NO. XVII.-THE DOCTRINE OF ATONEMENT FALSE

LY CHARGED WITH THE PRESUMPTION OF PRO-
NOUNCING ON THE NECESSITY OF CHRIST'S

DEATH.

PAGE 21. (1) That men could not have been forgiven, unless Christ had suffered to purchase their forgiveness, is no part of the doctrine of Atonement, as held by the Church of England. What God could or could not have done, it presumes not to pronounce. What God declares he has done, that merely it asserts: and on his express word alone is it founded. But it is to be remembered, that on this, as on many other occasions, that a priori reasoning, which so frequently misleads those who object to the doctrines of our Church, is imputed by them to us, Not being themselves in the habit of bowing with humble reverence to the sacred word, they

consider not that we speak merely its suggestions: * and that if we do at

any

time philosophize, it is but to follow, not to lead the mean.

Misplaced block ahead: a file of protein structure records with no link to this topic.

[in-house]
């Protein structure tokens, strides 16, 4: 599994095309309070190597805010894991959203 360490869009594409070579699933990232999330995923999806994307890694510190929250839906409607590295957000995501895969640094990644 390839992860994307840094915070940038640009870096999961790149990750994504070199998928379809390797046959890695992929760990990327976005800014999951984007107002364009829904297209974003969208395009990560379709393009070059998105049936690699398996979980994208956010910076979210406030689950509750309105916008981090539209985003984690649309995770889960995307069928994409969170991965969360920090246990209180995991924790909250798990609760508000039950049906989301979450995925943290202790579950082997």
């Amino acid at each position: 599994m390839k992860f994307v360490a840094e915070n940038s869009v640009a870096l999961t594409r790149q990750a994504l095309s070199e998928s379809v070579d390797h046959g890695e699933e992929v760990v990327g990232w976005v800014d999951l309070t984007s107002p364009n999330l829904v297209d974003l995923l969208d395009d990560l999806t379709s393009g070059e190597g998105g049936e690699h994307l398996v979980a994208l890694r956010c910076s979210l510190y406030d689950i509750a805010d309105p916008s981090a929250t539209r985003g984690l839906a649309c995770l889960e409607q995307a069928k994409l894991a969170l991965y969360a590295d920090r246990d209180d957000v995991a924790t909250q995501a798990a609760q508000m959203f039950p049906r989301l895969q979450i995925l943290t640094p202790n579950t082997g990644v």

* The language of Witsius upon this subject is worth ata tending to. “Supposito extare Revelationem de mysteriis, at inquiri in sensum verborum quibus ista Revelatio mihi exponitur: non est in ista inquisitione ita procedendum, ut primo rationem meam consulam, quid ea, in idearum ac notionum suarum scriniis, rei de qua agitur simile aut ad. versum habeat, ut secundum eas quas ibi invenio notiones verba revelationis exponam, id unice operan dans, ut sen. sum tandem aliquem quantâ maximâ possum commoditate iis dem; qui istis meis prænotionibus optime conveniat. Sed attendendum est ad ipsa verba, quid in omnibus suis cir. cumstantiis significare apta nata sint, quidque, secundum Scripturæ stilum significare soleant; atque hâc viâ reperto sensu quem verba sine torsione per se fundunt, secure in eo acquiescendum est, omniaque rationis scita subjicienda sunt isti sensui quem iis me verbis docet Deus.” To these observations he subjoins an example of the opposite modes of investigating the sense of Scripture by the philosophizing and the humble enquirer, applying the former epithet to Socibus, and taking for the particular subject of investiga. tion the passage in Joh. i. 14. o doyos ougt syevero. Soci. nus ita procedit: nibil invenit in toto rationis suæ pepu, quod ipsi repræsentet, Deum ita humanæ unitum naturæ, ut ea unam cum ipso constituat personam; ideoque talem con. ceptum absurdum Deoque injuriosum esse sciscit. Id supponit ad horum verborum explicationem se accingens: idcirco omnes ingenii sui nervos intendit, ut sensum aliquem iis applicet, qui ab isthâc assertione remotissimus sit. Sollicitat verba singula, sollicitat nexum eorum, fectit, torquet, omnia agit; ne id dicere videantur quod dicunt. - Nos. longe aliterprocedendum existimamus. Accedimus ad hanc peri